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Methods of Observation. PS 204A, Week 2. What is Science?. Science is: (think Ruse) Based on natural laws/empirical regularities. Makes predictions. Collections of laws that generate predictions that are empirically confirmed constitute “explanations.” Must be falsifiable.

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methods of observation

Methods of Observation

PS 204A, Week 2

what is science
What is Science?

Science is: (think Ruse)

  • Based on natural laws/empirical regularities.
  • Makes predictions.
    • Collections of laws that generate predictions that are empirically confirmed constitute “explanations.”
  • Must be falsifiable.
  • Is always tentative (move from grossly wrong to more subtly wrong theories).


  • Theories always possess a “theoretical notion” or analogy that simplifies reality.
  • This analogy is embodied in the assumptions or premises of the theory. Assumptions are themselves unobservable – and known to be simplifications (e.g., individuals are rational, states are unitary actors). Prefer plausible over less plausible premises.
  • Since premises are never “true” or, at least, are unobservable, theories are never true, only more or less useful.
  • Utility is defined by the number of empirically supported propositions the theory generates.
plausibility of premises
Plausibility of Premises
  • If in theories, premises are things we do not agree on and are unobservable, how do we assess their plausibility?
  • Utility of their predictions (Friedman).
  • Accordance with natural laws.
  • Transform premises into objects of investigation that are themselves the subjects of theories.
    • Theory of rationality.
    • Theory of unitary states.
science is a series of boxes within boxes
Science is a series of “boxes within boxes”
  • Balance of power theory: international system is anarchic and composed of unitary states wishing only to survive.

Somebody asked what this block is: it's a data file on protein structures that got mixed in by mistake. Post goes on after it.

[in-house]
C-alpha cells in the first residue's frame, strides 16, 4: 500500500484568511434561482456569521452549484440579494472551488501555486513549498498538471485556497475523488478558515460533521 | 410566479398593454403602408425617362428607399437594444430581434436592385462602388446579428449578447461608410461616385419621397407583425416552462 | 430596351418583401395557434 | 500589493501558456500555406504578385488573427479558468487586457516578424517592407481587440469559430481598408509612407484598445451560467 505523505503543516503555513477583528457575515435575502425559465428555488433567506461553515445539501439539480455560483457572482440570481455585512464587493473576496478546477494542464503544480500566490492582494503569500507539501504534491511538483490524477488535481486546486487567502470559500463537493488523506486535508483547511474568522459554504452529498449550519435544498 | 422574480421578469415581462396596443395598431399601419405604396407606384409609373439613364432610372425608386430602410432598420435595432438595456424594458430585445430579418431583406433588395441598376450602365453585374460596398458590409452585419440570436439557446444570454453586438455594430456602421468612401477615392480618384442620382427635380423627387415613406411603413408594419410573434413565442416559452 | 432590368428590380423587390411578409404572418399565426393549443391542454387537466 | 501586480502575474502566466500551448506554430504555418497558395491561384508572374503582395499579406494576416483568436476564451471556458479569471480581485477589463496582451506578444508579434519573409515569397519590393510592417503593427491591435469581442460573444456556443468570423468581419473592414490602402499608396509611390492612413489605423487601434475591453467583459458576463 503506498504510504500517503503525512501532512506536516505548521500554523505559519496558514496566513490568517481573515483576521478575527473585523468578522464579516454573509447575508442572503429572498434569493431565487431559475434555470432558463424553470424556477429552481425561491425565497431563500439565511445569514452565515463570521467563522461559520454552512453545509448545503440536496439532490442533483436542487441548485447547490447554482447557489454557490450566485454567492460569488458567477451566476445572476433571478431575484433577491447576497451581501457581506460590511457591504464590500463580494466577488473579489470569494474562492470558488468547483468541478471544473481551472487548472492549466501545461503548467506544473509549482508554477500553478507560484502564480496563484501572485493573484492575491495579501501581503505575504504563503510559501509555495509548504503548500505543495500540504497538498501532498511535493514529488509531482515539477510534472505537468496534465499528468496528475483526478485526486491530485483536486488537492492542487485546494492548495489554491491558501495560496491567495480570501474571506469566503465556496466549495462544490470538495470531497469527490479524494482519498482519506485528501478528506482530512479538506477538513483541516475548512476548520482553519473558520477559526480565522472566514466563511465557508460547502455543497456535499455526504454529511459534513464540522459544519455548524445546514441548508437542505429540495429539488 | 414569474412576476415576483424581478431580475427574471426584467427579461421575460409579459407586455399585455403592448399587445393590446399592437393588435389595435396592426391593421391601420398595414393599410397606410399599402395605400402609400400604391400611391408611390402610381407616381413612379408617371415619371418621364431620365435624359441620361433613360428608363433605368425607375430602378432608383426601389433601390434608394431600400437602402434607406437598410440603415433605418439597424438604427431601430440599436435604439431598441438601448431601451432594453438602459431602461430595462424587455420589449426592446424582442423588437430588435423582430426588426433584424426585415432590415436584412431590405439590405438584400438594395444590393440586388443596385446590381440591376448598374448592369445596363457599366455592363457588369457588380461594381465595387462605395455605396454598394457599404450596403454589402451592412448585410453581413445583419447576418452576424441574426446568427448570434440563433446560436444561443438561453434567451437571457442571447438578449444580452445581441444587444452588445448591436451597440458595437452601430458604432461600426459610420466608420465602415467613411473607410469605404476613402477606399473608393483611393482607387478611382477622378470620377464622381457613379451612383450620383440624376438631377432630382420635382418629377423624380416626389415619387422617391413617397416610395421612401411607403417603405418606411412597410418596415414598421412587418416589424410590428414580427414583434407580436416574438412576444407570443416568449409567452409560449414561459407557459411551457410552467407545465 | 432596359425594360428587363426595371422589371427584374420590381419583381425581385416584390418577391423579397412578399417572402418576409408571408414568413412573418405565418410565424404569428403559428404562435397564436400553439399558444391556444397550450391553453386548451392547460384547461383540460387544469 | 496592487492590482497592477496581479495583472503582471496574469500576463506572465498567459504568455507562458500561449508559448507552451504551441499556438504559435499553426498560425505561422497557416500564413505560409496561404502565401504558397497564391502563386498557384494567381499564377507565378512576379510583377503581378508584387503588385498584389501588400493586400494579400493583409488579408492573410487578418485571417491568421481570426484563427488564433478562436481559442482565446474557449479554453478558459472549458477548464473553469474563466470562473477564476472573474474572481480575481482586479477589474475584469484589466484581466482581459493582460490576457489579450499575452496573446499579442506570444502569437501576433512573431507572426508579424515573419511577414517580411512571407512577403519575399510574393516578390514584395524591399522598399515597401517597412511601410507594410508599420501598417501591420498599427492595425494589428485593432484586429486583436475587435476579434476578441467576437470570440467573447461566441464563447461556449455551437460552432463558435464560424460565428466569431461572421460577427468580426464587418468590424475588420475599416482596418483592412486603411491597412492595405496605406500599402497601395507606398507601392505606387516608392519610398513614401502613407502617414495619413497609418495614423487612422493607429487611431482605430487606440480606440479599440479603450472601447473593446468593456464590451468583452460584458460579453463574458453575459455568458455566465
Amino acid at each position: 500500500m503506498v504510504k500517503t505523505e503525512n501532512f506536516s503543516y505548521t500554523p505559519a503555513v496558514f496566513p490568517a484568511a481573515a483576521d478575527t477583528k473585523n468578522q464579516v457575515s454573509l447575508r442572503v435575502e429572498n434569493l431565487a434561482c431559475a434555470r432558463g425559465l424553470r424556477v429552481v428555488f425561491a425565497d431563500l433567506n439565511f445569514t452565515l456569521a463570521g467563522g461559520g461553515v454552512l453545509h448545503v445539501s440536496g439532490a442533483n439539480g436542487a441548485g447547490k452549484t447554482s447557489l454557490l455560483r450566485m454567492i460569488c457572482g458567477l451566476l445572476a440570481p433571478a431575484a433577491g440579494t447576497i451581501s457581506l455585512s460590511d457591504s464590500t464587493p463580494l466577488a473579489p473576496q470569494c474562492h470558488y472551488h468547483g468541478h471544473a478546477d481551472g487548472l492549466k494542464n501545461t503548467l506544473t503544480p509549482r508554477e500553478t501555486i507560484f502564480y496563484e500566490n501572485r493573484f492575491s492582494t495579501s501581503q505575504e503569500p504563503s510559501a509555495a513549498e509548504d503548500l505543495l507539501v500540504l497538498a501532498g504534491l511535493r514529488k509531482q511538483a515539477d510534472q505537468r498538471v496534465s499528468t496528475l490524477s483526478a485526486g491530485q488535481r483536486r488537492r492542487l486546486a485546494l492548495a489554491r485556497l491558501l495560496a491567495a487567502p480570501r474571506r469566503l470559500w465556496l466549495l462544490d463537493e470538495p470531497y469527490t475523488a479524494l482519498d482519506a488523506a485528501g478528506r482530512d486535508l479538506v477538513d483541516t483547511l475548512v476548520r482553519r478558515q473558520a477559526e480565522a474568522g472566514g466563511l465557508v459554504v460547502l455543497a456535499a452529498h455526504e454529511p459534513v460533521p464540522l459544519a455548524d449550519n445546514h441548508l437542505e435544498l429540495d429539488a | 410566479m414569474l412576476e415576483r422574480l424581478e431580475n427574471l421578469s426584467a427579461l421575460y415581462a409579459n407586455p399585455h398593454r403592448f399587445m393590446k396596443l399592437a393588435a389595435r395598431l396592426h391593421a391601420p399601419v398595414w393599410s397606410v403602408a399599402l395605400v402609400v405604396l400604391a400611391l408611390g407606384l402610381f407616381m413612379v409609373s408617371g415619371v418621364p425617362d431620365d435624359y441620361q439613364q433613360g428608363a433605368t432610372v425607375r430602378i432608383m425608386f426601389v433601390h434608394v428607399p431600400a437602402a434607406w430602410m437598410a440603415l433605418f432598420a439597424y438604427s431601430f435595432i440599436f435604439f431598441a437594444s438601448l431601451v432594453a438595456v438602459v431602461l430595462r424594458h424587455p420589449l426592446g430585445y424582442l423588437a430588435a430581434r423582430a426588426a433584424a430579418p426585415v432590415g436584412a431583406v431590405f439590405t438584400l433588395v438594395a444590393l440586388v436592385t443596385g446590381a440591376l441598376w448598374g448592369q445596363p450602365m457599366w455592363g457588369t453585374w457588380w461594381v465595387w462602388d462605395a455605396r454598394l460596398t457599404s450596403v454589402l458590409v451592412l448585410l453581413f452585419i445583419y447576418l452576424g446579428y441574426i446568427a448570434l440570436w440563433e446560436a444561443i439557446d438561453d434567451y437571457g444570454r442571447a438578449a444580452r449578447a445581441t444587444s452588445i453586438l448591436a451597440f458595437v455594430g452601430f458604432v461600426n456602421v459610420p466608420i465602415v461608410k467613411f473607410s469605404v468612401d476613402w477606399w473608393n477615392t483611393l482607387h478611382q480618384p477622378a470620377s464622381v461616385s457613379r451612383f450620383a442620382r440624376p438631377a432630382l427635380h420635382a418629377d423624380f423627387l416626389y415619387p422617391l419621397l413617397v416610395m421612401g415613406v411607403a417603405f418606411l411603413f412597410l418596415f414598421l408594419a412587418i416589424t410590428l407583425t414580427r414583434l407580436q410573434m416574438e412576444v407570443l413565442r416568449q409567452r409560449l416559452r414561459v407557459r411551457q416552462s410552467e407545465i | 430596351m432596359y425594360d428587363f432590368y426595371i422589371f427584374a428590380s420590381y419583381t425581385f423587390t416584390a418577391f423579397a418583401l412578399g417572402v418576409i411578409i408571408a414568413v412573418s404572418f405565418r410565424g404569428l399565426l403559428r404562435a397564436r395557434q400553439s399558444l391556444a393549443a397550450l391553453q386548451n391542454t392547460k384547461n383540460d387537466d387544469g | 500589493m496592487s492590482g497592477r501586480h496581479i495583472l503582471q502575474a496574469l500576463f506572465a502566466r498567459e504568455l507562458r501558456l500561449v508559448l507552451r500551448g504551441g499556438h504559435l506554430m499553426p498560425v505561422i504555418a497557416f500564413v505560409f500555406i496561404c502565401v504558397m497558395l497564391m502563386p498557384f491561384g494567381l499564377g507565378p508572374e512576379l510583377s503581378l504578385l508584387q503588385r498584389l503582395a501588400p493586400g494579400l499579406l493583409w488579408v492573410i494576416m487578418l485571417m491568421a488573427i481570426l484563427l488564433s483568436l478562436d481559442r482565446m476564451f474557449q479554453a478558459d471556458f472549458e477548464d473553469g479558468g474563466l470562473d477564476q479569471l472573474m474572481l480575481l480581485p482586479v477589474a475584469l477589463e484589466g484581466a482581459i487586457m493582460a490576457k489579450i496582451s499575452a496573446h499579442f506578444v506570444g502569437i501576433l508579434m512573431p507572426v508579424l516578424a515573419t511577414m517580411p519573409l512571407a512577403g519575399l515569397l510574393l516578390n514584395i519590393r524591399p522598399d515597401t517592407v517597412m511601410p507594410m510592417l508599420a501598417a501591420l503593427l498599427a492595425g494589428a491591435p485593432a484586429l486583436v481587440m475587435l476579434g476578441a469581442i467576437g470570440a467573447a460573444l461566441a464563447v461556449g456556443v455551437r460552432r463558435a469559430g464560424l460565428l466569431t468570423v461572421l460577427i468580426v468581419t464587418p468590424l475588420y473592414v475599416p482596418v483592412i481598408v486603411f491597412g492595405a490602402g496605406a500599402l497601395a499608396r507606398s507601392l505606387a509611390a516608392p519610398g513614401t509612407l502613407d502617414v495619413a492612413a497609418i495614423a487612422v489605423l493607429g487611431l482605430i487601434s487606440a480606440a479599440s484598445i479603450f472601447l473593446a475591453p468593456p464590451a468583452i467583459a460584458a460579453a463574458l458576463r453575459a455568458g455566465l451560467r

Within any given “box,” we take the premises as “given.” But any premise may itself become an object of investigation in another “box.”

Internal hierarchy: state “speaks” with a single voice

Unitary states wishing to survive

Anarchy: no common authority

If testing leads to a revision of a premise, then still need to plug back into original theory and retest.

Act to check the power of other states.

  • Propositions are general statements that follow logically from the premises.
  • Hypotheses are propositions that contain only observable variables (i.e., if X, then Y, when both X and Y can be observed).
  • Central issue is deductive validity: Does the hypothesis follow logically and axiomatically from the premises?

Deductive Validity

  • We test theories by examining whether the hypotheses they generate are supported by the evidence. We make the observations the theories imply.
    • Conclusion validity: is there a relationship between X and Y?
    • Internal validity: is the relationship causal?
    • Construct validity: do the observable measures capture concepts in the theory appropriately?

2. Internal Validity


3. Construct Validity

1. Conclusion Validity

internal validity
Internal Validity
  • Is there a causal relationship in the model? You have evidence that YOUR treatment (IV, intervention, program) caused the outcome (DV).
  • It is possible to have internal validity and not construct validity: internal validity does not tell you that you measured your intervention or outcomes well. (ex. Reading program, but really adult attention) = yes internal, not construct
construct measurement validity
Construct (Measurement) Validity
  • Assuming that there is a causal relationship in the study, can you claim the IV (intervention) reflected well your idea of the construct of the measure? Did you implement the the IV you intended to implement and did you measure the outcome you wanted to measure? Did you operationalize well the ideas of the cause and effect?
conclusion validity
Conclusion Validity
  • Is there a relationship between the two variables? You might infer there is a positive or negative or etc. relationship. Or no relationship.
explanation v prediction
Explanation v. Prediction
  • Theory offers an explanation for observed facts and predicts new facts that, once confirmed, are also explained.
  • Theories must be potentially falsifiable. Popper/Hempel insist that known facts cannot falsify a theory. Therefore, prediction is the goal of all science.
  • Alternatively, Snyder argues that if scientific evidence is objective, evidence is evidence independent of the timing of it’s discovery relative to the theory.
who s right
Who’s Right?
  • All evidence helps corroborate a theory, even known facts.
  • Predictions are more “valuable” than explanations in providing evidence for a theory.

Possible Refinements

  • Can we generalize our observations to larger populations?